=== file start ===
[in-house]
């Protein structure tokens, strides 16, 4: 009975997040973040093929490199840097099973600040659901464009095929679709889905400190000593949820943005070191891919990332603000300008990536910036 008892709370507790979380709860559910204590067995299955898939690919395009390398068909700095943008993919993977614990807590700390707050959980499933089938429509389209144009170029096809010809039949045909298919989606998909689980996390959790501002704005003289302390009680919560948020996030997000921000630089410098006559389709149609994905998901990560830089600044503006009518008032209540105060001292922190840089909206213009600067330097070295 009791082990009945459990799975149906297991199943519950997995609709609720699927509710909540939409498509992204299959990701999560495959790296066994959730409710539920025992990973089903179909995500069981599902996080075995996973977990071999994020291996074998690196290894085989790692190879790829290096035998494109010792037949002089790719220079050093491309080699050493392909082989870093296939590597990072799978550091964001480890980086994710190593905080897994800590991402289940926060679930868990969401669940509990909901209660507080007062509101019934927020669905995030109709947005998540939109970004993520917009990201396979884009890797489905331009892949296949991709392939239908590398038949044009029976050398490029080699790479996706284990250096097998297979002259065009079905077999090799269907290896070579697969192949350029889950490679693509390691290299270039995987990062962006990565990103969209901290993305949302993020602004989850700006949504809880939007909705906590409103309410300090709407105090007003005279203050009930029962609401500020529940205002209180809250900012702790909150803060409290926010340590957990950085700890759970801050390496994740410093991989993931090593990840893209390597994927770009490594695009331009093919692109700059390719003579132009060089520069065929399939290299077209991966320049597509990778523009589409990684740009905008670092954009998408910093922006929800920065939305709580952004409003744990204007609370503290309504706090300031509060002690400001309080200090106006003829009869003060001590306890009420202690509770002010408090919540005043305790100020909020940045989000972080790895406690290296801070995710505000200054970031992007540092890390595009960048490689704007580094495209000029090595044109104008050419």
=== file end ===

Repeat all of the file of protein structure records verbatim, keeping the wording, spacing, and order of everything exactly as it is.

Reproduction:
[in-house]
């Protein structure tokens, strides 16, 4: 009975997040973040093929490199840097099973600040659901464009095929679709889905400190000593949820943005070191891919990332603000300008990536910036 008892709370507790979380709860559910204590067995299955898939690919395009390398068909700095943008993919993977614990807590700390707050959980499933089938429509389209144009170029096809010809039949045909298919989606998909689980996390959790501002704005003289302390009680919560948020996030997000921000630089410098006559389709149609994905998901990560830089600044503006009518008032209540105060001292922190840089909206213009600067330097070295 009791082990009945459990799975149906297991199943519950997995609709609720699927509710909540939409498509992204299959990701999560495959790296066994959730409710539920025992990973089903179909995500069981599902996080075995996973977990071999994020291996074998690196290894085989790692190879790829290096035998494109010792037949002089790719220079050093491309080699050493392909082989870093296939590597990072799978550091964001480890980086994710190593905080897994800590991402289940926060679930868990969401669940509990909901209660507080007062509101019934927020669905995030109709947005998540939109970004993520917009990201396979884009890797489905331009892949296949991709392939239908590398038949044009029976050398490029080699790479996706284990250096097998297979002259065009079905077999090799269907290896070579697969192949350029889950490679693509390691290299270039995987990062962006990565990103969209901290993305949302993020602004989850700006949504809880939007909705906590409103309410300090709407105090007003005279203050009930029962609401500020529940205002209180809250900012702790909150803060409290926010340590957990950085700890759970801050390496994740410093991989993931090593990840893209390597994927770009490594695009331009093919692109700059390719003579132009060089520069065929399939290299077209991966320049597509990778523009589409990684740009905008670092954009998408910093922006929800920065939305709580952004409003744990204007609370503290309504706090300031509060002690400001309080200090106006003829009869003060001590306890009420202690509770002010408090919540005043305790100020909020940045989000972080790895406690290296801070995710505000200054970031992007540092890390595009960048490689704007580094495209000029090595044109104008050419």